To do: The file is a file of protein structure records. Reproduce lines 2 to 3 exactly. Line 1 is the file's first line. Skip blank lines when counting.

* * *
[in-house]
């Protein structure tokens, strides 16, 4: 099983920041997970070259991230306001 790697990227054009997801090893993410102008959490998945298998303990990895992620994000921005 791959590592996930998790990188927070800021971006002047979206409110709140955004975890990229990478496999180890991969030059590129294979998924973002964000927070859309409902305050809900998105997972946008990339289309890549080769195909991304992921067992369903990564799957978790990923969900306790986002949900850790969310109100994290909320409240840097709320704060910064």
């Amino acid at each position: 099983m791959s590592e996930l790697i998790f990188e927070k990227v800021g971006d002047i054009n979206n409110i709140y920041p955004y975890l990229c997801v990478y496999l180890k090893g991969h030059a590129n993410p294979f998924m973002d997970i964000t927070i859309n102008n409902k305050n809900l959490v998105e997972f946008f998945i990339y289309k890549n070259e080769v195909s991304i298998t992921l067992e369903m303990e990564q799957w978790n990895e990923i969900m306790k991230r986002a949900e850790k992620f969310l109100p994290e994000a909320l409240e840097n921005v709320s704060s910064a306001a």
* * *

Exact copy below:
């Protein structure tokens, strides 16, 4: 099983920041997970070259991230306001 790697990227054009997801090893993410102008959490998945298998303990990895992620994000921005 791959590592996930998790990188927070800021971006002047979206409110709140955004975890990229990478496999180890991969030059590129294979998924973002964000927070859309409902305050809900998105997972946008990339289309890549080769195909991304992921067992369903990564799957978790990923969900306790986002949900850790969310109100994290909320409240840097709320704060910064």
């Amino acid at each position: 099983m791959s590592e996930l790697i998790f990188e927070k990227v800021g971006d002047i054009n979206n409110i709140y920041p955004y975890l990229c997801v990478y496999l180890k090893g991969h030059a590129n993410p294979f998924m973002d997970i964000t927070i859309n102008n409902k305050n809900l959490v998105e997972f946008f998945i990339y289309k890549n070259e080769v195909s991304i298998t992921l067992e369903m303990e990564q799957w978790n990895e990923i969900m306790k991230r986002a949900e850790k992620f969310l109100p994290e994000a909320l409240e840097n921005v709320s704060s910064a306001a």